The ONC Cures Act Final Rule
The Office of the National Coordinator for Health Information Technology (ONC) Cures Act Final Rule hardly rolls off the tongue, but it’s bringing important changes to the world of healthcare. Its provisions aim to improve interoperability and facilitate smoother data exchange.
Although these changes would be beneficial to certain aspects of the healthcare experience, there are also some potential drawbacks associated with the ONC Cures Act Final Rule. The most controversial aspect is that it allows patient health information to be shared with third-party app developers, outside of the bounds of HIPAA regulations. This access outside of HIPAA’s regulatory environment could lead to a rise in health-related data breaches.
The 21st Century Cures Act and How It Relates to the ONC Cures Act Final Rule
The 21st Century Cures Act was passed by Congress in 2016, containing a wide range of changes to health legislation. One small aspect of the 21st Century Cures Act was its drive toward improving the interoperability and access to health information. This led to the Department of Health and Human Services (HHS) introducing two related rules that aim to meet these goals.
One of these was the ONC Cures Act Final Rule, which brings changes to its health information certification program. These focus on improving the data exchange between healthcare patients, their providers, and payers. This will be facilitated by APIs that aim to enhance data access and interoperability.
The other rule was developed by another division of HHS, the Centers for Medicare and Medicaid Services (CMS). The CMS Interoperability and Patient Access Rule applies to Medicaid, Medicare Advantage, CHIP, and qualified health plan issuers on federally-facilitated exchanges. This rule uses the CMS’ authority to push for many of the same interoperability and access measures, but focuses on the above entities instead. We’ve covered the CMS Interoperability and Patient Access Rule in depth at the link above.
The final versions of these rules were published in May of 2020. The earliest requirements will begin applying in January 2021, while others will come into play over the following years.
What Is the ONC Cures Act Final Rule?
Alongside the CMS Interoperability and Patient Access Final Rule, the ONC Cures Act Final Rule aims to give patients greater control over their healthcare records. The HHS believes that it can deliver “…affordability and quality through transparency and competition…” by bringing smoother exchange of data between entities, and enhanced patient use of smartphone apps.
The rule is pushing the development of a range of third-party apps, which patients will be able to choose from to get on-demand access to some information in their medical records. These apps will be able to access data through inter-operable APIs, which will allow patients to check out details about their test results, medications and clinical notes. This smoother information flow aims to help patients compare possible treatments and costs from various providers, while also giving them greater understanding into their expected health outcomes.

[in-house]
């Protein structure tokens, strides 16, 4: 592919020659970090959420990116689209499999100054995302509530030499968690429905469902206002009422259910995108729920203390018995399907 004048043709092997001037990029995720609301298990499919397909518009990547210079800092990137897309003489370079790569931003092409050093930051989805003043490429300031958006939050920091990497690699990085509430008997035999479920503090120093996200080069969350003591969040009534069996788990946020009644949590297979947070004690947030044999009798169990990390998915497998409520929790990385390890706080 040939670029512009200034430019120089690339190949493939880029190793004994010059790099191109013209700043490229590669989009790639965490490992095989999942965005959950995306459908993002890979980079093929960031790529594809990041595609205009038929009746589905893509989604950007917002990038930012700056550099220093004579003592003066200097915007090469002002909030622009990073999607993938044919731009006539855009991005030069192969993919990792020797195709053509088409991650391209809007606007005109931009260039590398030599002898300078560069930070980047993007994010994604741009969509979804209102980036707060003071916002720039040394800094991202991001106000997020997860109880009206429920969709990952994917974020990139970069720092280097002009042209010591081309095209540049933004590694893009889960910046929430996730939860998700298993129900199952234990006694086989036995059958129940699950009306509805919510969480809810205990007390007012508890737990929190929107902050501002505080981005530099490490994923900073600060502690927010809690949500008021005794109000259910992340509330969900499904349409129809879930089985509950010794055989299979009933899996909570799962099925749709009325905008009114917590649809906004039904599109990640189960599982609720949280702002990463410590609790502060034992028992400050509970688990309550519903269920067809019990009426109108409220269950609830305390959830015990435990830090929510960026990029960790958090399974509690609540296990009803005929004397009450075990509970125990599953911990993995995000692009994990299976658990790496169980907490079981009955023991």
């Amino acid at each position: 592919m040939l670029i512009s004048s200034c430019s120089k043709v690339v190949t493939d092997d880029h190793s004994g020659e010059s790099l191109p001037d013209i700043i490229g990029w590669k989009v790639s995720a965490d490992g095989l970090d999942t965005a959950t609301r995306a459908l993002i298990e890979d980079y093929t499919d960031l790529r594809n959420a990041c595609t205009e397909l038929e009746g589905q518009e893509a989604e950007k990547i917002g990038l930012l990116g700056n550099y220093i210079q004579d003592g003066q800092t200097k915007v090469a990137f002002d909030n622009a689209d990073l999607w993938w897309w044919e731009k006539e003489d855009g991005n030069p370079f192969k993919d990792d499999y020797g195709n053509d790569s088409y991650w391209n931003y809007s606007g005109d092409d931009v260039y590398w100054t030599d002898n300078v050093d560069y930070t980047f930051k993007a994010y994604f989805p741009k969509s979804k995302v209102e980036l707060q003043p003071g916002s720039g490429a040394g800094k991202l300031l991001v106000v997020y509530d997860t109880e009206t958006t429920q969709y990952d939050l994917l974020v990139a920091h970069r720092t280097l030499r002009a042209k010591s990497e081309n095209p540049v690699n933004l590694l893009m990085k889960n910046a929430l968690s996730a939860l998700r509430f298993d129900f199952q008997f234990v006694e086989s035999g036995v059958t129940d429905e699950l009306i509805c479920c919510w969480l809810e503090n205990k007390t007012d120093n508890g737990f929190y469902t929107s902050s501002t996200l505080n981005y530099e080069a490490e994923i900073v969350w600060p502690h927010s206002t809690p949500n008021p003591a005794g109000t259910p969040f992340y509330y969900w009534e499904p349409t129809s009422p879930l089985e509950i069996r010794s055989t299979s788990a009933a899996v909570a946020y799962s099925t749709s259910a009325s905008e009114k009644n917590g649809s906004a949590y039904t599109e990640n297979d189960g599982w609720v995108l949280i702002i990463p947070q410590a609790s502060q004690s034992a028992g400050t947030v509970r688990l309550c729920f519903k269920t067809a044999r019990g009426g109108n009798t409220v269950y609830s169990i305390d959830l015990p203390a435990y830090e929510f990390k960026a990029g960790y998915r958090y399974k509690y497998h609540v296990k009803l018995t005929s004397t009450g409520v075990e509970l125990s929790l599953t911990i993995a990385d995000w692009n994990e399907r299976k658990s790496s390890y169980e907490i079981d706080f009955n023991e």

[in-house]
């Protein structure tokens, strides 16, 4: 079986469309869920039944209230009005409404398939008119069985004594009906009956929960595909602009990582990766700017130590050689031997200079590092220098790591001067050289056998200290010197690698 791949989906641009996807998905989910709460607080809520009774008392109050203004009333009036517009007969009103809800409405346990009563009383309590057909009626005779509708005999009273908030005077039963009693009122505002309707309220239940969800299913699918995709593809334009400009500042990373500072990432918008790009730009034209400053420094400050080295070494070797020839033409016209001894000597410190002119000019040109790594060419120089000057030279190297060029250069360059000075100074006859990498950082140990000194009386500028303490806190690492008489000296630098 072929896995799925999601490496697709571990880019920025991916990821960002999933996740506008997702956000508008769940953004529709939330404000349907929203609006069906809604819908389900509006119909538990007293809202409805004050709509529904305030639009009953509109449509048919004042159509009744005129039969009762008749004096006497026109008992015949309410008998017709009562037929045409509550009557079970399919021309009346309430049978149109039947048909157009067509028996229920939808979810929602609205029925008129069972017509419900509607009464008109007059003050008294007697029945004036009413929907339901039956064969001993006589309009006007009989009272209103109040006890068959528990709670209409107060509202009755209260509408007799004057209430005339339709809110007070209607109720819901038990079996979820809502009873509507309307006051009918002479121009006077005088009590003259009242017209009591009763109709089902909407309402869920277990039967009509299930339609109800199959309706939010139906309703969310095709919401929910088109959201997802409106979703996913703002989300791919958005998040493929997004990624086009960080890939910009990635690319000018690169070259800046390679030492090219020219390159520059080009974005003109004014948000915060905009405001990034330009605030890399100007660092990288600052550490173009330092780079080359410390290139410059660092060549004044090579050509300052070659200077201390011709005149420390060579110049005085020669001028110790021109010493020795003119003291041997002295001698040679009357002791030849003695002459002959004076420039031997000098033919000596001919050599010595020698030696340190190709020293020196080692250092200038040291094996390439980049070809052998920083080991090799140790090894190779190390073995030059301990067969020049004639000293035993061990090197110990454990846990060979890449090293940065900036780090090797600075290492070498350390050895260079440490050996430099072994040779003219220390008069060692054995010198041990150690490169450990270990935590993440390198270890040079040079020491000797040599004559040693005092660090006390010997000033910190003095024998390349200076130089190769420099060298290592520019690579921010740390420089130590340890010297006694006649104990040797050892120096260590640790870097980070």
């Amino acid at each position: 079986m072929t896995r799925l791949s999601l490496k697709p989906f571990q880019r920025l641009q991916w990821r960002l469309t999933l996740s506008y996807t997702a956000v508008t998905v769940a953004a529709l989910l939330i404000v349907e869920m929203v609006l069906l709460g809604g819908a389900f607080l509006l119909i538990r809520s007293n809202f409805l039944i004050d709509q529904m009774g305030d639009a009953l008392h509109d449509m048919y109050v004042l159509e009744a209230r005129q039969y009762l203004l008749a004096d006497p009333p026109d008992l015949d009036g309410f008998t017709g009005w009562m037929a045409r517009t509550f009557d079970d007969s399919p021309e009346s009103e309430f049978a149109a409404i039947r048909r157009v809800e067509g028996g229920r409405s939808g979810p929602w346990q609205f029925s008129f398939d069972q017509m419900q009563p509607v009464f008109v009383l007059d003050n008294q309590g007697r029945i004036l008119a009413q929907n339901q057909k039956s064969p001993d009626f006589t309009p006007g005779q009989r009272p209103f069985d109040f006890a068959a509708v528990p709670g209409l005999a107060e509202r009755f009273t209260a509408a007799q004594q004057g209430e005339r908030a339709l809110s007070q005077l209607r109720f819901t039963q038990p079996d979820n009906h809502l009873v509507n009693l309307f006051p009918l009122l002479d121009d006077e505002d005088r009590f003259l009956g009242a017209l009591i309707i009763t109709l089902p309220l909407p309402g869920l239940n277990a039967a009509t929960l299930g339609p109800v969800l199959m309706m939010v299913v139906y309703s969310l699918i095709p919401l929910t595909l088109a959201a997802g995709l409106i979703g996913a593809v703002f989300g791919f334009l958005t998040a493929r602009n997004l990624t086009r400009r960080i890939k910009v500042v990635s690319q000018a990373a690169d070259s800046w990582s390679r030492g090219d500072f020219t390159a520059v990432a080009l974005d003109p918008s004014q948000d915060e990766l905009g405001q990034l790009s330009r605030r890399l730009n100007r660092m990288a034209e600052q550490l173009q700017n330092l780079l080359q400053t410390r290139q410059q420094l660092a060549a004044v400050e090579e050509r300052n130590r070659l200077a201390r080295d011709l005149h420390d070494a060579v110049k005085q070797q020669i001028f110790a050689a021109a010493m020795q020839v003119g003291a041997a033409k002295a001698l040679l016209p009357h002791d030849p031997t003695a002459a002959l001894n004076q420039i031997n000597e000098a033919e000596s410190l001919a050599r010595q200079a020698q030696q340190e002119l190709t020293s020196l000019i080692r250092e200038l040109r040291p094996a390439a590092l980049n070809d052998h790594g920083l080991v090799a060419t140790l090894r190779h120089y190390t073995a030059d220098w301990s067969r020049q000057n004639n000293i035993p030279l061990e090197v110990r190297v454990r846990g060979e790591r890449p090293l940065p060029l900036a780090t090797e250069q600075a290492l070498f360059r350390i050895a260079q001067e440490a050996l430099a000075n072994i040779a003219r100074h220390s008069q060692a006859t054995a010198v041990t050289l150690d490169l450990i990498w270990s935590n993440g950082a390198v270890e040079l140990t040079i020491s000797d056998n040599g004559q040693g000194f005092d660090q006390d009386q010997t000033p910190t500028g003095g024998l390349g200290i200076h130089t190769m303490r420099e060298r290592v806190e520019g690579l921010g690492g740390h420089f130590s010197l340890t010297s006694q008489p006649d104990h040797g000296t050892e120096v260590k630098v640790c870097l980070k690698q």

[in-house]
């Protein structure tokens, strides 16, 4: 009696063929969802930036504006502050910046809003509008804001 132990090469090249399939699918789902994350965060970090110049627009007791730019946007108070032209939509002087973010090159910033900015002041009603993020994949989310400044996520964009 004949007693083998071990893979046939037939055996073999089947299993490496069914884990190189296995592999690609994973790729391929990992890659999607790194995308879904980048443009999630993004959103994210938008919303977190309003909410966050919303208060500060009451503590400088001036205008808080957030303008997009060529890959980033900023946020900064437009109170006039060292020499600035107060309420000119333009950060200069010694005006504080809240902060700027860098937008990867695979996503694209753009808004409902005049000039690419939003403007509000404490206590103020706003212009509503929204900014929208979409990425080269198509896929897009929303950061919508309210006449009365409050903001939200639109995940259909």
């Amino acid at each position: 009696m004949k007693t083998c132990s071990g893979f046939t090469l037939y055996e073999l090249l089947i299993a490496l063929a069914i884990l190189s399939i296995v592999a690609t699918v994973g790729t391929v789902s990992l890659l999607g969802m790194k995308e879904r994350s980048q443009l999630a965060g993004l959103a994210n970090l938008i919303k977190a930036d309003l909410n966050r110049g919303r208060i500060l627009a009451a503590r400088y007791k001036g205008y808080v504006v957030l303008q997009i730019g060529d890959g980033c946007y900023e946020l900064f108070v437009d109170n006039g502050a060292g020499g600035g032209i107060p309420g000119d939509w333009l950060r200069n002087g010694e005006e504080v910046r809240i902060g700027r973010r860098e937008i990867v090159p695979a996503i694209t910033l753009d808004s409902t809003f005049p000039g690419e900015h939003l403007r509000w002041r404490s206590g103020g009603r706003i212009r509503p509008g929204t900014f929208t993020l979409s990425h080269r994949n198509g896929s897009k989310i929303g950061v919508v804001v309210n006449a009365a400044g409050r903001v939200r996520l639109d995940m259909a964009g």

Healthcare providers and payers will also be able to choose third-party apps that best suit their needs, with the idea that this will drive innovation in the industry. Once they have already set up their patient access systems, these apps may also drive down costs for healthcare providers and payers. If patients can access the necessary information through the apps, then it will reduce their need to contact staff members.
Another key component of the ONC Cures Act Final Rule is that it includes provisions to stop anti-competitive behavior. Organizations that block access to patient data will be publicly listed, allowing patients to make more informed decisions and choose providers who grant them better data access.
Security and HIPAA Compliance: What Does the ONC Cures Act Final Rule Change?
There are many potential benefits that could come with the ONC Cures Act Final Rule and the CMS Interoperability and Patient Access Final Rule. Despite the positives of increased access and competition, these rules also push healthcare data into uncharted territory.
Up until now, sensitive patient data has generally been guarded by the strong protections of HIPAA regulations. Under these new rule changes, HIPAA will not apply when third-party app developers access health data through the APIs. There are other privacy laws that place protections on this data, however these vary according to circumstance and state.
The major worry is that allowing access to health information under this patchwork of regulation will lead to a Wild West of data breaches and privacy violations. Healthcare data is incredibly sensitive and detailed, which makes it highly prized by hackers.
By putting this data into the hands of third-party app developers without the comprehensive protections of HIPAA legislation, we could see a significant rise of poor privacy and security practices, culminating in a greater number of attacks and sloppy handling of data. Not only could these breaches harm the affected patients, but they may also reduce trust in the institutions that are responsible.